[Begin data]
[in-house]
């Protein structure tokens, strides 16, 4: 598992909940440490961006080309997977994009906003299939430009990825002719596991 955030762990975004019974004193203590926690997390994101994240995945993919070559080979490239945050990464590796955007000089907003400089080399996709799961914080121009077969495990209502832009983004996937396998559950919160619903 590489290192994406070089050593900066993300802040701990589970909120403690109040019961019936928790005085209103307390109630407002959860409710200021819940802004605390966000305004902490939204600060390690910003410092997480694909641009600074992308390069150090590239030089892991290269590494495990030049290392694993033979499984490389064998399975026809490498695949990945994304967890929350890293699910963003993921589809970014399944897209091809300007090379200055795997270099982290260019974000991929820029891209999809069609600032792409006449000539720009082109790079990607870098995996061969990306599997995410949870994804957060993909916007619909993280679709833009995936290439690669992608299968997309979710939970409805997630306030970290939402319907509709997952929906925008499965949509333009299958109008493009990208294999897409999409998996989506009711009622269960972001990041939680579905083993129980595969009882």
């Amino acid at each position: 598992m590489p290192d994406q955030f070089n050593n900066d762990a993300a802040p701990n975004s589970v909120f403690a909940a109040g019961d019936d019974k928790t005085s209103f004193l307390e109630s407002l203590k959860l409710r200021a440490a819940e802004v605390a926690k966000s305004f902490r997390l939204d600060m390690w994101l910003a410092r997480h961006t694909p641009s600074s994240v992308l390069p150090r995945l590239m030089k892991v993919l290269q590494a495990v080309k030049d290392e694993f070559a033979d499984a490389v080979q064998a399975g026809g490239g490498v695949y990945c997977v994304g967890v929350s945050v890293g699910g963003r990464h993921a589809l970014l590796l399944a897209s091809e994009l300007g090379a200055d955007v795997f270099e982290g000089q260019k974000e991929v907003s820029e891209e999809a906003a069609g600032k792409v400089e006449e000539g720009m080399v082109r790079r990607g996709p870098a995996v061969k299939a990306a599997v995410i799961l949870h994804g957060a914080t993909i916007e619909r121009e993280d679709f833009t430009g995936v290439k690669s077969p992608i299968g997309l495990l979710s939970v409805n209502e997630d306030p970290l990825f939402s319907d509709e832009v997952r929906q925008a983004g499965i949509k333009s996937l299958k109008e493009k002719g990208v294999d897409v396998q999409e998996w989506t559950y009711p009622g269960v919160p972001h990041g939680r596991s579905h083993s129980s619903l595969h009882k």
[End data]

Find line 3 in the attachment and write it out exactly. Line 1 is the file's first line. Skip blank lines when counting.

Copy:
């Amino acid at each position: 598992m590489p290192d994406q955030f070089n050593n900066d762990a993300a802040p701990n975004s589970v909120f403690a909940a109040g019961d019936d019974k928790t005085s209103f004193l307390e109630s407002l203590k959860l409710r200021a440490a819940e802004v605390a926690k966000s305004f902490r997390l939204d600060m390690w994101l910003a410092r997480h961006t694909p641009s600074s994240v992308l390069p150090r995945l590239m030089k892991v993919l290269q590494a495990v080309k030049d290392e694993f070559a033979d499984a490389v080979q064998a399975g026809g490239g490498v695949y990945c997977v994304g967890v929350s945050v890293g699910g963003r990464h993921a589809l970014l590796l399944a897209s091809e994009l300007g090379a200055d955007v795997f270099e982290g000089q260019k974000e991929v907003s820029e891209e999809a906003a069609g600032k792409v400089e006449e000539g720009m080399v082109r790079r990607g996709p870098a995996v061969k299939a990306a599997v995410i799961l949870h994804g957060a914080t993909i916007e619909r121009e993280d679709f833009t430009g995936v290439k690669s077969p992608i299968g997309l495990l979710s939970v409805n209502e997630d306030p970290l990825f939402s319907d509709e832009v997952r929906q925008a983004g499965i949509k333009s996937l299958k109008e493009k002719g990208v294999d897409v396998q999409e998996w989506t559950y009711p009622g269960v919160p972001h990041g939680r596991s579905h083993s129980s619903l595969h009882k």